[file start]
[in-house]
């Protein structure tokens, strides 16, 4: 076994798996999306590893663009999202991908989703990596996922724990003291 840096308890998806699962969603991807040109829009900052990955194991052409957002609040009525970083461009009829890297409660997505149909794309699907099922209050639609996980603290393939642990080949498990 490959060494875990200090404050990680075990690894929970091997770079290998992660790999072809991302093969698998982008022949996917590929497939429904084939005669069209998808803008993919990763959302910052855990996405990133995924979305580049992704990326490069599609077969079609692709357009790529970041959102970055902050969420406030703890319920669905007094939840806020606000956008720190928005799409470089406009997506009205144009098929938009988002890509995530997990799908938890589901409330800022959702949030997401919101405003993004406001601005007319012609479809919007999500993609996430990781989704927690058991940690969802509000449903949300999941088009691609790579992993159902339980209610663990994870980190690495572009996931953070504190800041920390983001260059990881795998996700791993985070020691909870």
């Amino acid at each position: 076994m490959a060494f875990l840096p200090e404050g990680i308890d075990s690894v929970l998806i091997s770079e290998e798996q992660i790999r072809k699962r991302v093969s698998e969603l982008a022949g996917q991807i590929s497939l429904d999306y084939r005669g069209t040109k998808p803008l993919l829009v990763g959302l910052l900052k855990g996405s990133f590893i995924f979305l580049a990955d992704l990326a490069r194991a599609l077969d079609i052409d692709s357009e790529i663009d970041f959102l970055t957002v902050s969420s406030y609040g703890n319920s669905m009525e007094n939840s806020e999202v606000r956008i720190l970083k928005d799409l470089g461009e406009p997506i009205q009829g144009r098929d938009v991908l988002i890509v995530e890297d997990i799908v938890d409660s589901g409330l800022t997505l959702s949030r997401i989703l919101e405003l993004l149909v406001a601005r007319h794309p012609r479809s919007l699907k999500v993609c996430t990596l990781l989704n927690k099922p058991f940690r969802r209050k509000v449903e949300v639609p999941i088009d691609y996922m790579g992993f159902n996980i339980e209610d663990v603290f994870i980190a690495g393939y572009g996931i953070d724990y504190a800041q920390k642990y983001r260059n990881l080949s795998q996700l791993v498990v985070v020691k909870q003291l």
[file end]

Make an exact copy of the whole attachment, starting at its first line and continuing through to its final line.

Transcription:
[in-house]
């Protein structure tokens, strides 16, 4: 076994798996999306590893663009999202991908989703990596996922724990003291 840096308890998806699962969603991807040109829009900052990955194991052409957002609040009525970083461009009829890297409660997505149909794309699907099922209050639609996980603290393939642990080949498990 490959060494875990200090404050990680075990690894929970091997770079290998992660790999072809991302093969698998982008022949996917590929497939429904084939005669069209998808803008993919990763959302910052855990996405990133995924979305580049992704990326490069599609077969079609692709357009790529970041959102970055902050969420406030703890319920669905007094939840806020606000956008720190928005799409470089406009997506009205144009098929938009988002890509995530997990799908938890589901409330800022959702949030997401919101405003993004406001601005007319012609479809919007999500993609996430990781989704927690058991940690969802509000449903949300999941088009691609790579992993159902339980209610663990994870980190690495572009996931953070504190800041920390983001260059990881795998996700791993985070020691909870």
């Amino acid at each position: 076994m490959a060494f875990l840096p200090e404050g990680i308890d075990s690894v929970l998806i091997s770079e290998e798996q992660i790999r072809k699962r991302v093969s698998e969603l982008a022949g996917q991807i590929s497939l429904d999306y084939r005669g069209t040109k998808p803008l993919l829009v990763g959302l910052l900052k855990g996405s990133f590893i995924f979305l580049a990955d992704l990326a490069r194991a599609l077969d079609i052409d692709s357009e790529i663009d970041f959102l970055t957002v902050s969420s406030y609040g703890n319920s669905m009525e007094n939840s806020e999202v606000r956008i720190l970083k928005d799409l470089g461009e406009p997506i009205q009829g144009r098929d938009v991908l988002i890509v995530e890297d997990i799908v938890d409660s589901g409330l800022t997505l959702s949030r997401i989703l919101e405003l993004l149909v406001a601005r007319h794309p012609r479809s919007l699907k999500v993609c996430t990596l990781l989704n927690k099922p058991f940690r969802r209050k509000v449903e949300v639609p999941i088009d691609y996922m790579g992993f159902n996980i339980e209610d663990v603290f994870i980190a690495g393939y572009g996931i953070d724990y504190a800041q920390k642990y983001r260059n990881l080949s795998q996700l791993v498990v985070v020691k909870q003291l």